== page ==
Does azithromycin eradicate Ureaplasma in preterm infants?

January 14, 2022


Viscardi RM, Terrin ML, Magder LS, et al. Randomised trial of azithromycin to eradicate Ureaplasma in preterm infants. Archives of Disease in Childhood – Fetal and Neonatal Edition Published Online First: 13 March 2020. doi: 10.1136/archdischild-2019-318122. PMID: 32170033.


Hema Gandecha
Trainee in Paediatrics
University Hospitals of Leicester NHS Trust

Elaine M Boyle
Professor of Neonatal Medicine
University of Leicester, Leicester, UK




In neonates born at less than 29 weeks of gestation and less than 72 hours at randomization who had received at least 1 hours of positive pressure ventilation(P), does a 3 day course of intravenous azithromycin(I) compared to equal volume of intravenous placebo(C) eradicate Ureaplasma(O) from birth to discharge from neonatal intensive care(T).


  • Design: Prospective, multi-centre, double-blind randomised, placebo-controlled trial
  • Allocation: 1:1 Ratio
  • Blinding: Participants, care providers and study staff were blinded. The placebo was the same volume as the azithromycin.
  • Follow-up period: Infants were followed up until discharge from the neonatal unit
  • Setting: 7 Level 3/4 neonatal units in the United States of America between July 2013 and August 2016
  • Patients:
    • Inclusion Criteria
      • Gestational age >24 weeks and <29 weeks
      • < 72 hours of postnatal age
      • Given at least 1 hour of positive pressure ventilation
      • Parental consent for participation
    • Exclusion Criteria
      • Non-Viability or planned life support with withdrawal
      • Lethal congenital anomalies
      • More than twin gestation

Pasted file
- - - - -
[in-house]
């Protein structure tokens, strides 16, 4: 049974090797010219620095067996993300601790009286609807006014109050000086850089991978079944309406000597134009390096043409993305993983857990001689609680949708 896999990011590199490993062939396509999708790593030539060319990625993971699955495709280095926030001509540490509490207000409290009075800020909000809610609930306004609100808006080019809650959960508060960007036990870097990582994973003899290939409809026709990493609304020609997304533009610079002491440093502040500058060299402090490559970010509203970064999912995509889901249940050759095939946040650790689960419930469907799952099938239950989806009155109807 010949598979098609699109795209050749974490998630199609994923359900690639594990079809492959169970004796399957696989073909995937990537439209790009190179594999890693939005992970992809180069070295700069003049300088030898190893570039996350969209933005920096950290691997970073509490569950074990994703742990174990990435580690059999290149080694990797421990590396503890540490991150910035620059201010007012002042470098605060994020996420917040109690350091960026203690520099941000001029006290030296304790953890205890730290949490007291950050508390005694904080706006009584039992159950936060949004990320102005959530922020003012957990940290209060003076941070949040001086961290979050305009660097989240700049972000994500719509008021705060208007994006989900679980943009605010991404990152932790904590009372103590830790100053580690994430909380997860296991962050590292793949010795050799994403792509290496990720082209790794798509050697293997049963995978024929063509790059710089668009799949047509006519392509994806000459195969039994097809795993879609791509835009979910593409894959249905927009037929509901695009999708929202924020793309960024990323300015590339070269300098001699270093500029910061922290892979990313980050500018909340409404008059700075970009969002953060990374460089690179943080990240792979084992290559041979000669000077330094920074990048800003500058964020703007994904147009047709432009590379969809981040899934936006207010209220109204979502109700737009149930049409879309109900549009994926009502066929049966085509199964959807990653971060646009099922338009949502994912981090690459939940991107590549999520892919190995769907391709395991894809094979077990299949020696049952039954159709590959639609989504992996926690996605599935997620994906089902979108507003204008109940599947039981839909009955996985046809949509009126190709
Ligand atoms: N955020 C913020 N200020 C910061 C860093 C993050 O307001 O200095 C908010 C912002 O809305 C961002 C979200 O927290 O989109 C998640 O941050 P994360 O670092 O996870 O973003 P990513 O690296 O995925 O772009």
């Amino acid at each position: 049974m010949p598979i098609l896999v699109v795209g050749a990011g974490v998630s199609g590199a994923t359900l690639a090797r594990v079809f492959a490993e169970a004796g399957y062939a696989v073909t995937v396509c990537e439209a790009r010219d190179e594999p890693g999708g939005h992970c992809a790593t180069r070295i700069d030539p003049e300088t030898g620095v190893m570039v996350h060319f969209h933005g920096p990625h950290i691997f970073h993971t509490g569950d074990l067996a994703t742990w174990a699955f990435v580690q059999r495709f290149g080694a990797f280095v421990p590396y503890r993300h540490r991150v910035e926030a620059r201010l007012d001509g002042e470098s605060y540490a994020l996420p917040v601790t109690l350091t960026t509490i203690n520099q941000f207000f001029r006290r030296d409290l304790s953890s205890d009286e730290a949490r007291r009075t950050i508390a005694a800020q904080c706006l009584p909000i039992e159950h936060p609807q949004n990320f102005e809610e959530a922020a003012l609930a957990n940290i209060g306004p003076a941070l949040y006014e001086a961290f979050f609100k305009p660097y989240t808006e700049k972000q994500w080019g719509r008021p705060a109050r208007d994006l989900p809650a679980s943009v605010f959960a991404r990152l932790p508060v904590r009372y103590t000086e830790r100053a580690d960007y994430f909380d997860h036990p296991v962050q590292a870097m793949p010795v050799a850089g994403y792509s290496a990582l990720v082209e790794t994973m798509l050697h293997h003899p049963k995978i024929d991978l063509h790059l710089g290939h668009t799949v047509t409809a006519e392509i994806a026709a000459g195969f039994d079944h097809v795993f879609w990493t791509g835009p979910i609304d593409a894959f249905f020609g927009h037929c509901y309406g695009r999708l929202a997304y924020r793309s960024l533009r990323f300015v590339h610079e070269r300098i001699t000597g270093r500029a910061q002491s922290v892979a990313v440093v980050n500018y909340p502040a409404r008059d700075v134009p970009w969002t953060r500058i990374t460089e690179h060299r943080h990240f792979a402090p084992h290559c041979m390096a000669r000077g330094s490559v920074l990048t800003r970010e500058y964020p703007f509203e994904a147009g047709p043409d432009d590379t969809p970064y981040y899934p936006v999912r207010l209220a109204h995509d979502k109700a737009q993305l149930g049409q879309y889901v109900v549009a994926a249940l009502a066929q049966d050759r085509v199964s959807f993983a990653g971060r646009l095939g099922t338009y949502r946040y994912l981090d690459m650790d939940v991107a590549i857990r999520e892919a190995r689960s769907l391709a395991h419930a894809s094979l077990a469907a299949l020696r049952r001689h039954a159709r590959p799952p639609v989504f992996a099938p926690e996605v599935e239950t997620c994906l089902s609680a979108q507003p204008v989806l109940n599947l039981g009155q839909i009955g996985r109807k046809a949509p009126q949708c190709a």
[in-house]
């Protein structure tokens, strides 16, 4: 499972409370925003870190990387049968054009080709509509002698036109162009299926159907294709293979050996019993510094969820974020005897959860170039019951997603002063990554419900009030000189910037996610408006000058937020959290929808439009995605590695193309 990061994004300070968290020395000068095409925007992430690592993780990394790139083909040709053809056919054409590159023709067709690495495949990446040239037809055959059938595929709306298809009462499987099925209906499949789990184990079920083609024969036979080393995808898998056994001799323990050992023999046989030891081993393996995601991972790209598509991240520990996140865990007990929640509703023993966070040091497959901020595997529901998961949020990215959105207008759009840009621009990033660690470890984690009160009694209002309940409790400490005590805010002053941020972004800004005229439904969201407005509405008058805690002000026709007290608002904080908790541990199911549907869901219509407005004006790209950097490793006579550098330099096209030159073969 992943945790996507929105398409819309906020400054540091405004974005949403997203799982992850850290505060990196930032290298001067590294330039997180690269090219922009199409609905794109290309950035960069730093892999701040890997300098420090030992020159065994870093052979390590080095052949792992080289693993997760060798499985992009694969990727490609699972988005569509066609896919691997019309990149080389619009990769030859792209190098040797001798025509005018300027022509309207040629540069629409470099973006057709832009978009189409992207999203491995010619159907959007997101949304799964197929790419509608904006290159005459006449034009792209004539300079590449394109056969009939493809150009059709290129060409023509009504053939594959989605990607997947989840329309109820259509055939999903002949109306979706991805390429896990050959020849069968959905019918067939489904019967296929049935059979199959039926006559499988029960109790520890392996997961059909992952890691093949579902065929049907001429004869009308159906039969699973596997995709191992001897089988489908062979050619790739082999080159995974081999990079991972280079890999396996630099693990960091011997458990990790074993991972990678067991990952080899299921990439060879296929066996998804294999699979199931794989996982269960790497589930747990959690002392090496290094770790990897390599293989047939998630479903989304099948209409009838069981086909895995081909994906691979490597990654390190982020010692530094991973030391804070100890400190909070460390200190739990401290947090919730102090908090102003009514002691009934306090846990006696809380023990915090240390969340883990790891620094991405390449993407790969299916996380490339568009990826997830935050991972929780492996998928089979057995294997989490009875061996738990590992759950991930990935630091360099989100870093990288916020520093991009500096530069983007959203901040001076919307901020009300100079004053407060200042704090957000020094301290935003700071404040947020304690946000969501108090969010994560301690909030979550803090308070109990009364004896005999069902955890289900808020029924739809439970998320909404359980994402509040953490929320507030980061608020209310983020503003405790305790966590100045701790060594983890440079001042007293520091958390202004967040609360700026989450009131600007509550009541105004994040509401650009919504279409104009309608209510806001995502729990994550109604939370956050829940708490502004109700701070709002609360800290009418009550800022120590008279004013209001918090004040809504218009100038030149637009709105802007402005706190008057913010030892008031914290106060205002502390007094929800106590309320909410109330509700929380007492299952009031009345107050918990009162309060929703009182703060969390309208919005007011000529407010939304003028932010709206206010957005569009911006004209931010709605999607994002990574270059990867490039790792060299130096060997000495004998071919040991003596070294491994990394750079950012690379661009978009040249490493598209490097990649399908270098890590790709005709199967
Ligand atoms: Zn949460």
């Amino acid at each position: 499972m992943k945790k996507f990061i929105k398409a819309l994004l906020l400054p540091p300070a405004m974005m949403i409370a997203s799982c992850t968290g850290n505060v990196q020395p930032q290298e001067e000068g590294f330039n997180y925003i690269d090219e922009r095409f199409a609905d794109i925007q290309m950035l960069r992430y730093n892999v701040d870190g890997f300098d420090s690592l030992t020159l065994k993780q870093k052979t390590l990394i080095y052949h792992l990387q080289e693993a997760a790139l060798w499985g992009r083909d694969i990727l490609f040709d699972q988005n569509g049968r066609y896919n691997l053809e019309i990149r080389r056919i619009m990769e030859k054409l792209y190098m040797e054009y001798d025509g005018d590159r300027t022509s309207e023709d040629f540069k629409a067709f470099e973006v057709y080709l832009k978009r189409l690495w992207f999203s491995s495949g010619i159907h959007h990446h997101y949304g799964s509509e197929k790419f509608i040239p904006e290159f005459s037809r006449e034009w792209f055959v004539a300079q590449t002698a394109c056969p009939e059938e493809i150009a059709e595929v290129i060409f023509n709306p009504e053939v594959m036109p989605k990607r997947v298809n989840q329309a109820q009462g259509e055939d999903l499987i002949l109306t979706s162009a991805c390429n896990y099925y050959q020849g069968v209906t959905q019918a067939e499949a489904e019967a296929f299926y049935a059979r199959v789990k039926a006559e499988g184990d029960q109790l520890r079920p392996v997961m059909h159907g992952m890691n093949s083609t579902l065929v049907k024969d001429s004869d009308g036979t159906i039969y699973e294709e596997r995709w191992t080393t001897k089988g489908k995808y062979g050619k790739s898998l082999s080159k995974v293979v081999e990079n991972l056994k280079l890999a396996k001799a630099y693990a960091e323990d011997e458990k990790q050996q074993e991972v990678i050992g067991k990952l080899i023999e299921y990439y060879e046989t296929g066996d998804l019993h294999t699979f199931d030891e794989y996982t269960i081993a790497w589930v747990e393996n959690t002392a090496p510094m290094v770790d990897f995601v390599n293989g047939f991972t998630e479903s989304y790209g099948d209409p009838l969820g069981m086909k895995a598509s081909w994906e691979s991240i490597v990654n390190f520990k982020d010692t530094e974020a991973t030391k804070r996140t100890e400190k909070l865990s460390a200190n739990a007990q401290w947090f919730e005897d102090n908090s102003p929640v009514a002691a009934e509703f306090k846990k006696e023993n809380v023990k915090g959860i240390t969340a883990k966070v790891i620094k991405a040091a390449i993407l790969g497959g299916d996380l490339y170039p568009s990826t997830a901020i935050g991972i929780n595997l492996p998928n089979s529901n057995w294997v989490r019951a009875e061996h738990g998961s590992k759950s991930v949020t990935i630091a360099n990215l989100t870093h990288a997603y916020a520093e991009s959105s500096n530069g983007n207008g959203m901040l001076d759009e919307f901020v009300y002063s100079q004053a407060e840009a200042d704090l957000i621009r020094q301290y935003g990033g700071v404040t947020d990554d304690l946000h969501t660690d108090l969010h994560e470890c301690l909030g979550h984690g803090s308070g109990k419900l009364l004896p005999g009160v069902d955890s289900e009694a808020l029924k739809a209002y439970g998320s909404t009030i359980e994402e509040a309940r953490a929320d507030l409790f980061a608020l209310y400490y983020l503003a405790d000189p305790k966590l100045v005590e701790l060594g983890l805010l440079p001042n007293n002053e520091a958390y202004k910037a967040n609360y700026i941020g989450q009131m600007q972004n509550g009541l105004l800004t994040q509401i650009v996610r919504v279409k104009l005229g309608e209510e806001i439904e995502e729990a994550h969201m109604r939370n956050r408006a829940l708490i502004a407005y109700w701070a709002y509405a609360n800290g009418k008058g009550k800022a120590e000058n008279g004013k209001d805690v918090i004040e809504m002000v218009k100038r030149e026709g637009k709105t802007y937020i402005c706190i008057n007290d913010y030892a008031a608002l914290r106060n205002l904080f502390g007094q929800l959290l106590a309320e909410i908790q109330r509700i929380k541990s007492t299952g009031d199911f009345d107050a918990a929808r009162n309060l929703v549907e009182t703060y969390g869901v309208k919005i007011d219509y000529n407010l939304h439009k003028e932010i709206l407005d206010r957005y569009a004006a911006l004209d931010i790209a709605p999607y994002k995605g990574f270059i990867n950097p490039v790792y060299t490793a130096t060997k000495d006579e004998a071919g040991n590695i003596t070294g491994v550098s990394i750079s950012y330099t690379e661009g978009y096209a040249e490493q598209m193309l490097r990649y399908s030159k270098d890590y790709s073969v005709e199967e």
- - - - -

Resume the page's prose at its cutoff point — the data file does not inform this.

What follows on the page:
• Delivery for maternal indications
      • ECG with corrected QTC> 450ms
      • Significant hepatic impairment
      • Other systemic macrolide exposure
      • Clinically suspected Ureaplasma CNS infection or culture confirmed sepsis
      • Participation in other clinical trials
  • Intervention:
    • Either azithromycin 20mg/kg in 5% dextrose at a concentration of 2mg/ml or placebo as 5% dextrose (10ml/kg) IV over 60 minutes once every 24 hours for 3 doses.
  • Outcomes:
    • Primary outcome: Ureaplasma free survival defined by NICU discharge with three negative cultures taken 2 days, 4-5 days, and 21 days post treatment.
    • Secondary outcomes: all-cause mortality, ureaplasma clearance, physiological BPD at 36 weeks postmenstrual age and requiring positive pressure respiratory support, nasal cannula oxygen at more than 4L/min or a failed room air challenge (stepwise reduction to room air from oxygen)
  • Analysis and sample size:
    • Infants were stratified by gestational age (24+0 – 26+6 and 27+0 – 28+6 weeks). The sample size of 140 was calculated based on an ability to detect an absolute difference of 40% in the primary outcome with a power of 0.8. There would need to be 30 Ureaplasma positive infants in each group and a 5% drop out rate.
  • Patient Follow up:
    • A total of 982 patients were screened of which 434 were eligible (44%). 121 neonates were randomised as recruitment was ended early due to funding. Of those recruited, 98% of patients received at least one dose of the study drug. 1 from each arm were not given any doses. 4 were withdrawn from the azithromycin arm, (one parent request and 3 clinical team request).


Primary outcome:

44(36%) out of 121 participants were Ureaplasma positive of which 19 (32%) were in the treatment arm and 25(41%) were in the placebo arm. 55(92%) of those given azithromycin were Ureaplasma negative prior to discharge versus 37(61%) of those given placebo. For the Ureaplasma positive infants, Ureaplasma free survival was higher in the azithromycin arm (84%) versus the placebo group (12%).

Secondary outcomes: Main secondary outcomes as outlined in methodology

Azithromycin Arm Placebo Arm P Value
All-Cause Mortality (%) 92 90 <0.001
Ureaplasma Clearance (%) 100 16 <0.001
Physiological BPD (%) 45 33 0.28

Other secondary outcomes looked at numbers requiring postnatal steroids, supplemental oxygen, duration of intermittent mandated ventilation and duration of hospitalisation, however the difference between the two arms were not found to be statistically significant.